Design Research, Facilitation, and Futures

Design Thinking

Design thinking has much to offer teams who genuinely want to design products and services that fulfill real needs, who believe that title and pay scale does not determine the value of creative input, and who recognize that "thinking" and "doing" are inseparable.

Most places that teach design thinking focus on the same methodology (research, synthesis, ideation, prototyping) and the same mindsets (empathy, collaboration, testing). I cover all that, but I also focus my curriculum around the original questions that design theorists were asking when design thinking came about: What, if anything, makes designers unique? Does one need to be a designer in order to design? How can we design with as opposed to design for? We'll also consider questions that seem to become more pressing every day: How do we design responsibly? How do we design in a way that is bio-centric, as opposed to simply human-centric (or in a way that is not centric at all)? How do we decrease the likelihood that our designs will be used for destructive purposes?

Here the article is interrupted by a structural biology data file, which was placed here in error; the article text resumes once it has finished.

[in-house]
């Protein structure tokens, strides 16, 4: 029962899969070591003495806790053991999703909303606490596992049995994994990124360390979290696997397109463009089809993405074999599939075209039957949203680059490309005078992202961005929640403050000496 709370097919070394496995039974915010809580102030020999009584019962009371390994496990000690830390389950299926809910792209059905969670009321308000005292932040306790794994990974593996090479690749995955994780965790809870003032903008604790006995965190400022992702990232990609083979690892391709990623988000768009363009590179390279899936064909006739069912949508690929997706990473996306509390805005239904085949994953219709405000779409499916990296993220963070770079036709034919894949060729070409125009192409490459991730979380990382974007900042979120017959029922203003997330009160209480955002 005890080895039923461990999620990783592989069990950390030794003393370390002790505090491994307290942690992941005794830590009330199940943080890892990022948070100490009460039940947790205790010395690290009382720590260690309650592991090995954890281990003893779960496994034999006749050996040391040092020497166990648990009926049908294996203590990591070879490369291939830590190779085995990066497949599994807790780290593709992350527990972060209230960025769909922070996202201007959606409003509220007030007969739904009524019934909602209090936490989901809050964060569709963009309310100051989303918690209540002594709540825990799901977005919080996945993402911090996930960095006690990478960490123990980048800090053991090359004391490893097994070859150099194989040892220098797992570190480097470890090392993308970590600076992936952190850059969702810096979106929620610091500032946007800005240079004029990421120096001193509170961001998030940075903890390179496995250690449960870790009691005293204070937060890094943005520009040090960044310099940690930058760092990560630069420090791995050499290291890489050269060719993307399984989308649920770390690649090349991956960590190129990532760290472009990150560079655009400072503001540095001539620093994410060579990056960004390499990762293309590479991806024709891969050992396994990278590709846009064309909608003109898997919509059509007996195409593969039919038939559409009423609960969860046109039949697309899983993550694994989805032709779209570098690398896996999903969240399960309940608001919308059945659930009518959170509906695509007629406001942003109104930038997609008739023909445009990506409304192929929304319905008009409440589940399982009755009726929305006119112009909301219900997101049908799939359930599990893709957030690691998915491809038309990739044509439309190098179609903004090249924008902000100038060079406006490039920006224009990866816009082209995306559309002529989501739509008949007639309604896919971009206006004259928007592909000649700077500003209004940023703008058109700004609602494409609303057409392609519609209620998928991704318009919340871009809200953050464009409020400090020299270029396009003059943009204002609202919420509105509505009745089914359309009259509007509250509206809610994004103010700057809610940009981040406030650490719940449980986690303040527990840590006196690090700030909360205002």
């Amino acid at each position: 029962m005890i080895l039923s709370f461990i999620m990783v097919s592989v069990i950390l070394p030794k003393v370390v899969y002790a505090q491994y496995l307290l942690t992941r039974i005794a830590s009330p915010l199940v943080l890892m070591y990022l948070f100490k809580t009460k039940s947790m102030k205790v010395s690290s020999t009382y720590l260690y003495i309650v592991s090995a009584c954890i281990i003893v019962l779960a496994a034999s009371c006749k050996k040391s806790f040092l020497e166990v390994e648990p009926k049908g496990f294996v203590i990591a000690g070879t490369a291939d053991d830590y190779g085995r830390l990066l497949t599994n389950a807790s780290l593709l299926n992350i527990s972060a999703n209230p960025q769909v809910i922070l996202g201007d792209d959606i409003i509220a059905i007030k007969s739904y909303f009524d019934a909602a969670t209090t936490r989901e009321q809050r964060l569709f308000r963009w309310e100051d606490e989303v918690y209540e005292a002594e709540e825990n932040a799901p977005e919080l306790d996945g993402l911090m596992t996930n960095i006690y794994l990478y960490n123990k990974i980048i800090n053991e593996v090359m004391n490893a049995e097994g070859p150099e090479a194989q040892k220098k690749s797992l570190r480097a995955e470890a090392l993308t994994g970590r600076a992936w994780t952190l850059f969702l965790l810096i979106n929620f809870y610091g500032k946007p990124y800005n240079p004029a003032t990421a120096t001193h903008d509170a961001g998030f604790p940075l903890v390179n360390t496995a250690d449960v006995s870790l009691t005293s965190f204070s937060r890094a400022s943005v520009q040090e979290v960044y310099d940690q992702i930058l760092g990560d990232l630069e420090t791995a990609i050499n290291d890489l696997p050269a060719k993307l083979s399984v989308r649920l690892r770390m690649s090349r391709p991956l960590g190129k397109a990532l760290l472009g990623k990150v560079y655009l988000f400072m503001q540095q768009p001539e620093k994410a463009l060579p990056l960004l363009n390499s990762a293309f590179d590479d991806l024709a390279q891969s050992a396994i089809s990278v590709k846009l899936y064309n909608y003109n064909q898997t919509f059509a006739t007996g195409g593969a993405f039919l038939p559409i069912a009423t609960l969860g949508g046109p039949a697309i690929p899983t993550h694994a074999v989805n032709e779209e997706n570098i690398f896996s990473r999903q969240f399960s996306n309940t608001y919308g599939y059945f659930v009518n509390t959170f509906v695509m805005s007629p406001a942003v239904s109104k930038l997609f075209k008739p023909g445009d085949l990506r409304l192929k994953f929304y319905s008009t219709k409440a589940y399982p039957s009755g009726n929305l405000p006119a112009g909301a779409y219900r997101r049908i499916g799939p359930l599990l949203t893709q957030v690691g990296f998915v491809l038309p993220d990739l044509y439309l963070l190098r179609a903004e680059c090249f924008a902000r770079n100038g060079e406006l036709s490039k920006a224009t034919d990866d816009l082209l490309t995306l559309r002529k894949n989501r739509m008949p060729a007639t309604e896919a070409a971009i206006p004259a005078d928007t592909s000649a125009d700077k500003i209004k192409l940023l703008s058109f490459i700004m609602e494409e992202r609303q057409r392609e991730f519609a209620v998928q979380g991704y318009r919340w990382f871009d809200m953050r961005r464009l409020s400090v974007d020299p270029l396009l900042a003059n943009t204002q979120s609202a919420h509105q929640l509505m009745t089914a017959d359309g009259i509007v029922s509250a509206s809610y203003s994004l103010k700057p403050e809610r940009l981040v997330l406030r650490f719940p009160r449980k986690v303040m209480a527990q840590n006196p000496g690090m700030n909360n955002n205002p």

This workshop can be anywhere from 1 to 5 days in duration. We'll cover things like:

  • the history of design thinking and how it is practiced today

  • design theory and mindsets

  • understanding people through an ethnographic research lens

  • making sense of research findings and properly framing a problem/opportunity

  • idea generation and development

  • gathering feedback on ideas

  • understanding unintended consequences of design decisions

  • how to design in an ecological responsible way

You can expect to spend about 70% of the workshop time on small group or individual activities, 15% on lecture and full room discussion, and 15% on small group discussion and individual reflection.